Hundreds of millions of migrating birds, representing over 300 different species, pass over Israel twice a year, in the autumn and spring. The autumn migration of these migratory birds is currently at its peak, both in terms of the variety of bird species migrating through the region and the sheer number of winged creatures.
White storks, ospreys, tiny songbirds that weigh mere grams, soaring eagles and more – they all grace our skies and green landscapes, refuel for their journey, and continue south to Africa.
Avner Rinot, a senior researcher at the Nature Surveys Unit of the Society for the Protection of Nature in Israel, recently scouted the Valley of Springs, near Beit She'an, documenting gatherings of white pelicans, glossy ibises, cormorants, and other species of birds that spend the night in the water to shield themselves from predators.
In recent years, the Israeli Birding and Nature Center in Kfar Rupin, located in the Valley of Springs, has been promoting a nature restoration plan, with the aim of reclaiming agricultural land for wildlife habitat. According to Dr. Yoav Perlman, the director of the Israeli Birding and Nature Center at the Society for the Protection of Nature, fish ponds where water is combined with natural vegetation regeneration provide a focal point for many bird species.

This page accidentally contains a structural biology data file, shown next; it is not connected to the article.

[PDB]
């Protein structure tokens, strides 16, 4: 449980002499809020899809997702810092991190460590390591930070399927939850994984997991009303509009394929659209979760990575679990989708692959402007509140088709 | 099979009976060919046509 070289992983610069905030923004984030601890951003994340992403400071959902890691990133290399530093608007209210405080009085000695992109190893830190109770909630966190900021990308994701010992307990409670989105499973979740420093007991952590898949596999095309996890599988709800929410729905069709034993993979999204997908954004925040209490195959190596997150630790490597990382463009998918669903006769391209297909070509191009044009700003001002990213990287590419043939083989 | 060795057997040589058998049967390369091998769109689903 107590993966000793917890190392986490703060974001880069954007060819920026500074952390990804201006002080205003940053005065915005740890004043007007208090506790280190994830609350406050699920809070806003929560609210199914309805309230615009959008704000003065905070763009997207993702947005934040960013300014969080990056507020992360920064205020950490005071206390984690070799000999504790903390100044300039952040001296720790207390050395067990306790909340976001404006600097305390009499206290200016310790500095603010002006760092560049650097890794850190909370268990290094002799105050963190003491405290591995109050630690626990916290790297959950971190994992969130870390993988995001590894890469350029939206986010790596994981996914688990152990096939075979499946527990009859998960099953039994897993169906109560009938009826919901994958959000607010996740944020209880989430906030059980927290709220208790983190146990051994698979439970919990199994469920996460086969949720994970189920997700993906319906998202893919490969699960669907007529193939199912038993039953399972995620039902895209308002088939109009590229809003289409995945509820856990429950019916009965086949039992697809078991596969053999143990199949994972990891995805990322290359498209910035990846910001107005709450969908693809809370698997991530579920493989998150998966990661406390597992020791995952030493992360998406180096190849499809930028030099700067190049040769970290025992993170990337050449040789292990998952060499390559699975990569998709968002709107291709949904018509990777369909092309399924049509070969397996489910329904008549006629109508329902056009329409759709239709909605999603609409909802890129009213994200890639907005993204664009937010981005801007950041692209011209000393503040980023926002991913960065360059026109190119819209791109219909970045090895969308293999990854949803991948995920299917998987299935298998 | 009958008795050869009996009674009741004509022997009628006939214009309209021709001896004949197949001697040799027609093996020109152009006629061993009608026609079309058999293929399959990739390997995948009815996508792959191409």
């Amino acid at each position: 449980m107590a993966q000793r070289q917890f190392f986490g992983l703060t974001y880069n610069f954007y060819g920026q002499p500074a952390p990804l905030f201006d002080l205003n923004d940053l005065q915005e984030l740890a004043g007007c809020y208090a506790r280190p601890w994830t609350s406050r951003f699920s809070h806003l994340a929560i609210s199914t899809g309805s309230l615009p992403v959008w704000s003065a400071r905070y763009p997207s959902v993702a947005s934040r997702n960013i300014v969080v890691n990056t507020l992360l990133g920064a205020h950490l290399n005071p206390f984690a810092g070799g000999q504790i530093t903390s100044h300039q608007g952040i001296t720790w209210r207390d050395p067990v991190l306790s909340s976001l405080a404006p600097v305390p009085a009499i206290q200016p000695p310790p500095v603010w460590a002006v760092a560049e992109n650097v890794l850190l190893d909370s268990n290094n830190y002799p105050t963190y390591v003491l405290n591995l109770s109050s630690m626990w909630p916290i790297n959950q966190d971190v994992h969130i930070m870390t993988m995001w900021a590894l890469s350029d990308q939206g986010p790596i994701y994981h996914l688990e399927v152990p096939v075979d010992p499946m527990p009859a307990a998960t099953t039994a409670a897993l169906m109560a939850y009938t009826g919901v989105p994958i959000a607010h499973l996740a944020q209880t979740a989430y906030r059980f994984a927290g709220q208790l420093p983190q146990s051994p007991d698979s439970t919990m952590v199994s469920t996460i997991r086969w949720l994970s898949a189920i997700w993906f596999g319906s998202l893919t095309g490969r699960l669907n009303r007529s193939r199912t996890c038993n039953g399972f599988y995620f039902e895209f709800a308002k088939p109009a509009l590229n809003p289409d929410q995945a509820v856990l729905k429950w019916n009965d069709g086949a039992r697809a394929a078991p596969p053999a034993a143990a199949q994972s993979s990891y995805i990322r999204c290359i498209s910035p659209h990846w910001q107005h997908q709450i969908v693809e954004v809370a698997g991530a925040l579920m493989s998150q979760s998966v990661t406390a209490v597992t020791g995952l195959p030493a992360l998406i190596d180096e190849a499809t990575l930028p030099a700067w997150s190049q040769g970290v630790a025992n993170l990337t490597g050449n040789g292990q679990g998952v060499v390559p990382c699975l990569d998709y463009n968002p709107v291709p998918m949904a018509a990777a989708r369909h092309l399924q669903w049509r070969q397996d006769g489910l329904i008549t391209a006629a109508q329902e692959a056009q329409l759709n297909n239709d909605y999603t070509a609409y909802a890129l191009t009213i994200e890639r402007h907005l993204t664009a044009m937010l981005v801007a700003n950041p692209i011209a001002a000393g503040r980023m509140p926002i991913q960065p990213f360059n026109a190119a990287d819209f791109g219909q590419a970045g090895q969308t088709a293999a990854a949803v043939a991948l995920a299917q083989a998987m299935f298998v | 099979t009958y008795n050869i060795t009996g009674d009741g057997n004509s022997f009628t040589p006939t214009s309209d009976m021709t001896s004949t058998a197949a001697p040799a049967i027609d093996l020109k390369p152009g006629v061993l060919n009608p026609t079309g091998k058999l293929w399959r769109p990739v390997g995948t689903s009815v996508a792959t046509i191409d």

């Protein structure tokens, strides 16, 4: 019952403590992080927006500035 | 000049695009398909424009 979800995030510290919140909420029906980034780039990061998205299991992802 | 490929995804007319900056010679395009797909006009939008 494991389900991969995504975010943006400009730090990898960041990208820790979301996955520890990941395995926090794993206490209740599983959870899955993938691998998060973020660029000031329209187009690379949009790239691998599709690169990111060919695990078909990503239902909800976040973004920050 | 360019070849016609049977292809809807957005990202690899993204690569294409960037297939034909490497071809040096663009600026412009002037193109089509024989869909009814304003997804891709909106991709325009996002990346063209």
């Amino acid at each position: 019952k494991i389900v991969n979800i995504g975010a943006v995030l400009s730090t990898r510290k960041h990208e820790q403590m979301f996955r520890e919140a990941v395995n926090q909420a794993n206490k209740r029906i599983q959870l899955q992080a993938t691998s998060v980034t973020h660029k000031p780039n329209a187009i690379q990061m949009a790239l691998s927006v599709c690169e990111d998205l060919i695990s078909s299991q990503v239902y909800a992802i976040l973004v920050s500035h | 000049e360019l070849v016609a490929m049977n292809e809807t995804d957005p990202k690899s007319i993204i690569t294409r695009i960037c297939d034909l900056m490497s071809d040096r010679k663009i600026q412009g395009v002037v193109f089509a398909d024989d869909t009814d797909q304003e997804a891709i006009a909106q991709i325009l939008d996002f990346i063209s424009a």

"The continuation of this project and its expansion to additional wetland areas, while preserving the habitat and carrying out essential monitoring activities, provide refuge for many bird species, including passerines, waterbirds, and raptors. One of the major challenges in safeguarding migratory birds is that they share their annual cycle over vast geographical areas, spanning many countries. These hundreds of millions of birds – songbirds, waterfowl, raptors and more – can be observed in nature reserves, open spaces, urban parks, and even in backyard gardens. The Israeli Birding and Nature Center of the Society for the Protection of Nature is dedicated to conserving breeding grounds that serve as rest stops and refueling stations for these global travelers. Only through a global effort can we preserve these migratory species," he says.